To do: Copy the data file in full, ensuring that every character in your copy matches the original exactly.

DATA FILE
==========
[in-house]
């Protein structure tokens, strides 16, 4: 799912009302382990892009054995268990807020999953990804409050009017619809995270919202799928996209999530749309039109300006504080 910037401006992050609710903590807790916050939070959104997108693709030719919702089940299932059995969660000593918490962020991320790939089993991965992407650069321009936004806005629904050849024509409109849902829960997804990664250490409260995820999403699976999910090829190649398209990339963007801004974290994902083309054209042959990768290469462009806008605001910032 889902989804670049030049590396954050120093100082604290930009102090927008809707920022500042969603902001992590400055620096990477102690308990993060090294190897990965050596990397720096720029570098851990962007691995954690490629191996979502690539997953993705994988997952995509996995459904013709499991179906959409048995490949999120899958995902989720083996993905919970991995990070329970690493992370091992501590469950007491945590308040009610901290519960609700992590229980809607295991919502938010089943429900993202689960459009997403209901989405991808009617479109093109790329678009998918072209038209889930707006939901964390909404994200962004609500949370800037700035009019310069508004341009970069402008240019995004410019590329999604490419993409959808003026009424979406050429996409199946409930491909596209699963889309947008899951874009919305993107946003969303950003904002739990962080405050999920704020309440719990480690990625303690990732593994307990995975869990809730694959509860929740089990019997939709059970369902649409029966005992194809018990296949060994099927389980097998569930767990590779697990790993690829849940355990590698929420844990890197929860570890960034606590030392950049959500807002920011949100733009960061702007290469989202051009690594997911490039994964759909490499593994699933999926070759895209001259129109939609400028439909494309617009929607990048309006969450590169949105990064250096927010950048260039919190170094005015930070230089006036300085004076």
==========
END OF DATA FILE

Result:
[in-house]
């Protein structure tokens, strides 16, 4: 799912009302382990892009054995268990807020999953990804409050009017619809995270919202799928996209999530749309039109300006504080 910037401006992050609710903590807790916050939070959104997108693709030719919702089940299932059995969660000593918490962020991320790939089993991965992407650069321009936004806005629904050849024509409109849902829960997804990664250490409260995820999403699976999910090829190649398209990339963007801004974290994902083309054209042959990768290469462009806008605001910032 889902989804670049030049590396954050120093100082604290930009102090927008809707920022500042969603902001992590400055620096990477102690308990993060090294190897990965050596990397720096720029570098851990962007691995954690490629191996979502690539997953993705994988997952995509996995459904013709499991179906959409048995490949999120899958995902989720083996993905919970991995990070329970690493992370091992501590469950007491945590308040009610901290519960609700992590229980809607295991919502938010089943429900993202689960459009997403209901989405991808009617479109093109790329678009998918072209038209889930707006939901964390909404994200962004609500949370800037700035009019310069508004341009970069402008240019995004410019590329999604490419993409959808003026009424979406050429996409199946409930491909596209699963889309947008899951874009919305993107946003969303950003904002739990962080405050999920704020309440719990480690990625303690990732593994307990995975869990809730694959509860929740089990019997939709059970369902649409029966005992194809018990296949060994099927389980097998569930767990590779697990790993690829849940355990590698929420844990890197929860570890960034606590030392950049959500807002920011949100733009960061702007290469989202051009690594997911490039994964759909490499593994699933999926070759895209001259129109939609400028439909494309617009929607990048309006969450590169949105990064250096927010950048260039919190170094005015930070230089006036300085004076």